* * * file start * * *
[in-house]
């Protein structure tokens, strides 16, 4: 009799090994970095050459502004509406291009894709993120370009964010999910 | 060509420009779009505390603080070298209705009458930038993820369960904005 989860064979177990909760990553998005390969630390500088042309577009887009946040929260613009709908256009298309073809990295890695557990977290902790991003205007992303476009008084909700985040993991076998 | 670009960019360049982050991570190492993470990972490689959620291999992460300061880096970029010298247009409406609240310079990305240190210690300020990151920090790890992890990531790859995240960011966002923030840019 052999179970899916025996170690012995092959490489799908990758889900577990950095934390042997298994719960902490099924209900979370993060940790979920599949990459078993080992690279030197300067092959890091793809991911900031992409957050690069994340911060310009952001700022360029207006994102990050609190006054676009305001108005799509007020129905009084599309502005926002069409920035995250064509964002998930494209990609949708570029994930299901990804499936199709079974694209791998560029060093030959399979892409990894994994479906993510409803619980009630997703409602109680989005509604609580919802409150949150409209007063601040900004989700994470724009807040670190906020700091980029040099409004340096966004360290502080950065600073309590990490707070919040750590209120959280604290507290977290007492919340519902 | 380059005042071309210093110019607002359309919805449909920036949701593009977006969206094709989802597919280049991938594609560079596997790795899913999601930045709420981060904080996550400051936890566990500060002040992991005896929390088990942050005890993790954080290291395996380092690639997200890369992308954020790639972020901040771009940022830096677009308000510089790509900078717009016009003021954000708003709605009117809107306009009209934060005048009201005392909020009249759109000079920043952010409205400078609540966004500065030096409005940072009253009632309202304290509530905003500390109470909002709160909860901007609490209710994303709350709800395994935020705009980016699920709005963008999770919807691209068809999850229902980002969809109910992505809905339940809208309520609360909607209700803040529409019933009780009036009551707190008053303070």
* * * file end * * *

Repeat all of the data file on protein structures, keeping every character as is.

[in-house]
């Protein structure tokens, strides 16, 4: 009799090994970095050459502004509406291009894709993120370009964010999910 | 060509420009779009505390603080070298209705009458930038993820369960904005 989860064979177990909760990553998005390969630390500088042309577009887009946040929260613009709908256009298309073809990295890695557990977290902790991003205007992303476009008084909700985040993991076998 | 670009960019360049982050991570190492993470990972490689959620291999992460300061880096970029010298247009409406609240310079990305240190210690300020990151920090790890992890990531790859995240960011966002923030840019 052999179970899916025996170690012995092959490489799908990758889900577990950095934390042997298994719960902490099924209900979370993060940790979920599949990459078993080992690279030197300067092959890091793809991911900031992409957050690069994340911060310009952001700022360029207006994102990050609190006054676009305001108005799509007020129905009084599309502005926002069409920035995250064509964002998930494209990609949708570029994930299901990804499936199709079974694209791998560029060093030959399979892409990894994994479906993510409803619980009630997703409602109680989005509604609580919802409150949150409209007063601040900004989700994470724009807040670190906020700091980029040099409004340096966004360290502080950065600073309590990490707070919040750590209120959280604290507290977290007492919340519902 | 380059005042071309210093110019607002359309919805449909920036949701593009977006969206094709989802597919280049991938594609560079596997790795899913999601930045709420981060904080996550400051936890566990500060002040992991005896929390088990942050005890993790954080290291395996380092690639997200890369992308954020790639972020901040771009940022830096677009308000510089790509900078717009016009003021954000708003709605009117809107306009009209934060005048009201005392909020009249759109000079920043952010409205400078609540966004500065030096409005940072009253009632309202304290509530905003500390109470909002709160909860901007609490209710994303709350709800395994935020705009980016699920709005963008999770919807691209068809999850229902980002969809109910992505809905339940809208309520609360909607209700803040529409019933009780009036009551707190008053303070």